INDIANA FOOTBALL RELEASE

BLOOMINGTON, Ind. – Indiana head football coach Tom Allen knows how tough it is to evaluate a team two weeks into preseason camp.

It’s tough for a number of reasons. Newcomers are adjusting to a new stage of life, both on and off the field. There’s a balance of physicality as well, according to Allen, where coaches have to find the sweet spot of honing tackling skills without inviting injury.

One of the hardest things about getting a feel for your team’s strengths and weaknesses in the preseason is that they drill against each other every day. How can coaches measure the success of a well-run offensive play without considering a potential misstep by the defense? And did the defense find the fit to stop a third-and-short situation, or did the offense miss a blocking assignment?

Without an objective measurement—like playing an opponent in a live game—Allen and the coaches have to look past the blurred image to see what they can evaluate, regardless of the matchup.

“I think we’re in a good spot and I feel good about our team,” Allen commented after Friday’s ninth practice. “Nobody at this stage really knows for sure until you get somebody else; but in terms of attitude and execution, I’m encouraged by the situational things we’ve worked on in practice. We’ve been able to simulate situations on special teams, offense, and defense, and we’re getting some good execution at critical times.”

To combat the uncertainty, Allen turns to his belief in the “Power of the Outside Voice”, where bringing in a third party cuts through the biases and tendencies that coaches are used to seeing. They get an honest look from an honest observer, which can be a rare occasion in the dog days of preseason practices.

“The guys who have come and watched us that I know and trust, those who have seen us in the past, they’re impressed with how hard the guys are practicing with the enthusiasm and energy they’re bringing,” Allen said, providing a sound bite of the outside voice. “It’s different guys on different days leading that energy, but it’s looked great as a collective group.”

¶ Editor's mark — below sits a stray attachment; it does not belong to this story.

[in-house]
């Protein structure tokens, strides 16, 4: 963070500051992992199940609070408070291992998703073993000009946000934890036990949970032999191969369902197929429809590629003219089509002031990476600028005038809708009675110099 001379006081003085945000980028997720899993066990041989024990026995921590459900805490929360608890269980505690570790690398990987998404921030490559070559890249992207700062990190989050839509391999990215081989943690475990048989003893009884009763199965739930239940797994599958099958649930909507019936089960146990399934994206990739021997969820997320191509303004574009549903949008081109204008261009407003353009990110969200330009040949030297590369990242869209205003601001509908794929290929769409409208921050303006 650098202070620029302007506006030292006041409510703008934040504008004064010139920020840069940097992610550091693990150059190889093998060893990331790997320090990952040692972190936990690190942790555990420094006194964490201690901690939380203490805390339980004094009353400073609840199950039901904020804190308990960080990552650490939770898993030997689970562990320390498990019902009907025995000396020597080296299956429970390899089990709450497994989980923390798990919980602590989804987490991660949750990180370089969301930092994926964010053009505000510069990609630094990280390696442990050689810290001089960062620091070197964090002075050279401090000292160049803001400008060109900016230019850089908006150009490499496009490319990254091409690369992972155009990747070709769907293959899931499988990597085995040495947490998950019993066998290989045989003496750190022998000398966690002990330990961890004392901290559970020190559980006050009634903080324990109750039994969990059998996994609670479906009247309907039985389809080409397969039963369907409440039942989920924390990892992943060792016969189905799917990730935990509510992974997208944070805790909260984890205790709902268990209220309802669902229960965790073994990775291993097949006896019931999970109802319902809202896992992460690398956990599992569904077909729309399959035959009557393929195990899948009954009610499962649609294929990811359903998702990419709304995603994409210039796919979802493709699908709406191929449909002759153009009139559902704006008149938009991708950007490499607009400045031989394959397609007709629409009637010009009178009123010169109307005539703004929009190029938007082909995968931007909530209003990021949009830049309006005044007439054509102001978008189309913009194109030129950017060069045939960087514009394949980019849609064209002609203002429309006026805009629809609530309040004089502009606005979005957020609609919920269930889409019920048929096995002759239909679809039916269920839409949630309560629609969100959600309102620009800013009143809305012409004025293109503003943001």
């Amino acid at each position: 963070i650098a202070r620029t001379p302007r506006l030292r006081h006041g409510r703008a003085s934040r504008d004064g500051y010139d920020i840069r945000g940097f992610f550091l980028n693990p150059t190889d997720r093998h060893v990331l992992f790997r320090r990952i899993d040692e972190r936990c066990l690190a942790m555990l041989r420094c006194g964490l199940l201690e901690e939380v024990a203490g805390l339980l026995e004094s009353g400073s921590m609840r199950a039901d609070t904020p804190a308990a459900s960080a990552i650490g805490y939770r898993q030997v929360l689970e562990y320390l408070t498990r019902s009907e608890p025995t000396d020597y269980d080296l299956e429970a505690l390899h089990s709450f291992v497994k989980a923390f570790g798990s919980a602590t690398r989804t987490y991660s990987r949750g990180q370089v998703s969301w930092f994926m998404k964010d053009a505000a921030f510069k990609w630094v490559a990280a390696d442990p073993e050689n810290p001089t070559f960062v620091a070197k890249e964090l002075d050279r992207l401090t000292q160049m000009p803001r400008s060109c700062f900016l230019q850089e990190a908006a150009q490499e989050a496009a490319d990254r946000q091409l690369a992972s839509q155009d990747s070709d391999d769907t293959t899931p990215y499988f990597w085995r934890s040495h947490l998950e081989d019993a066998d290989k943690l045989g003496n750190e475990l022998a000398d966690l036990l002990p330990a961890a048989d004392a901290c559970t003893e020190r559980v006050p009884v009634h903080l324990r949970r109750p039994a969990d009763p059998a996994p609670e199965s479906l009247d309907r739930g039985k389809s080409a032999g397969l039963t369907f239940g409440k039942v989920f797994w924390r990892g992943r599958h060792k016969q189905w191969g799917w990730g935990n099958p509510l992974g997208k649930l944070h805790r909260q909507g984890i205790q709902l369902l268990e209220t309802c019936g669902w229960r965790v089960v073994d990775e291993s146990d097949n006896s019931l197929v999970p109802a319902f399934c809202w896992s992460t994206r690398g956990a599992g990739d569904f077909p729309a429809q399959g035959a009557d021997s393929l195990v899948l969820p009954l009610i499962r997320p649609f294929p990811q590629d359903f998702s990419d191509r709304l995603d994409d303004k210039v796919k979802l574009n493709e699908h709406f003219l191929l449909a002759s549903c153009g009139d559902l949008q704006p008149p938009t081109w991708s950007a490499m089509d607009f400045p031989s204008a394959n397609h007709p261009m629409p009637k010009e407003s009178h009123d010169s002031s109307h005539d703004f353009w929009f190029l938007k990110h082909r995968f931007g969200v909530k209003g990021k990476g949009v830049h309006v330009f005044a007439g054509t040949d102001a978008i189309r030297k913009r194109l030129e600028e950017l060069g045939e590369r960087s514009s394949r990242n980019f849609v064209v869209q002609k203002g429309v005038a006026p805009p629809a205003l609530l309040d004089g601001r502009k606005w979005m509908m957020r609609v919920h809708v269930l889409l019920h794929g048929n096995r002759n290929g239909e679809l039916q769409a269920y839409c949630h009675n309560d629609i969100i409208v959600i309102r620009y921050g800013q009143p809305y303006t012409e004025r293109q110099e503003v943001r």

This season, Allen added an external voice beyond the usual band of NFL scouts and college football analysts: legendary Indiana high school coach Dick Dullaghan. With over 300 career victories and eight state titles to his name, Dullaghan became the first coach in history to win IHSAA State Championships with two different schools.

More than all of those accomplishments, Dullaghan is one of Allen’s lifelong mentors. The Hoosiers had Dullaghan’s eyes, ears, and words of wisdom for three days this week.

“He’s been to a lot of different camps, both in the NFL and at the college level, as a consultant for other teams, and he knows what he’s looking at and what it’s supposed to look like,” Allen said. “He’s also not afraid to tell you the truth and what he sees, good or bad. I have so much respect for him, he’s been such a special person to me, and I appreciate him taking the time to be with us.”

The fog clears a little for Allen and his staff on Saturday morning, when this year’s edition of the Indiana Hoosiers will take Memorial Stadium for their first scrimmage of camp. And while it will still be Hoosiers against Hoosiers every snap, the full-speed game feeling will bring a breath of fresh air to the middle of the preseason.

“Our offense was getting the ball in some key situations, and our defense got some big stops to force those field goals,” Allen said regarding development in the second week. “All three phases had chances at live situational opportunities, and they’ll get more tomorrow.”